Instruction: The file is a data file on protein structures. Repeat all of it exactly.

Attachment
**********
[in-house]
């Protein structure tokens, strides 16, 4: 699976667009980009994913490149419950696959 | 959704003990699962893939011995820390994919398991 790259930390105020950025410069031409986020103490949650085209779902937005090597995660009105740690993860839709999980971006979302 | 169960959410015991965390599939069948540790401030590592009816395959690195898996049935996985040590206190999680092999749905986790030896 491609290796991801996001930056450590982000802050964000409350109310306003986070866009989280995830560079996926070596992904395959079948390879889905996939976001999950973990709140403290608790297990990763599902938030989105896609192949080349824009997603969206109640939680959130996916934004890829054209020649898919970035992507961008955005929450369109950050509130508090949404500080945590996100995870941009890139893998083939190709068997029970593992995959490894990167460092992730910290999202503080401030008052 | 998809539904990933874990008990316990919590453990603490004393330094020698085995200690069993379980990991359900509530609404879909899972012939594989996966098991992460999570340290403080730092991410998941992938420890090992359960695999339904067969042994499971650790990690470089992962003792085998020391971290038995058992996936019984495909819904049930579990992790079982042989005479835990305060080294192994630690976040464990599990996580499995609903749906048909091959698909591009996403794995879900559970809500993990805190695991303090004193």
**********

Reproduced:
[in-house]
């Protein structure tokens, strides 16, 4: 699976667009980009994913490149419950696959 | 959704003990699962893939011995820390994919398991 790259930390105020950025410069031409986020103490949650085209779902937005090597995660009105740690993860839709999980971006979302 | 169960959410015991965390599939069948540790401030590592009816395959690195898996049935996985040590206190999680092999749905986790030896 491609290796991801996001930056450590982000802050964000409350109310306003986070866009989280995830560079996926070596992904395959079948390879889905996939976001999950973990709140403290608790297990990763599902938030989105896609192949080349824009997603969206109640939680959130996916934004890829054209020649898919970035992507961008955005929450369109950050509130508090949404500080945590996100995870941009890139893998083939190709068997029970593992995959490894990167460092992730910290999202503080401030008052 | 998809539904990933874990008990316990919590453990603490004393330094020698085995200690069993379980990991359900509530609404879909899972012939594989996966098991992460999570340290403080730092991410998941992938420890090992359960695999339904067969042994499971650790990690470089992962003792085998020391971290038995058992996936019984495909819904049930579990992790079982042989005479835990305060080294192994630690976040464990599990996580499995609903749906048909091959698909591009996403794995879900559970809500993990805190695991303090004193």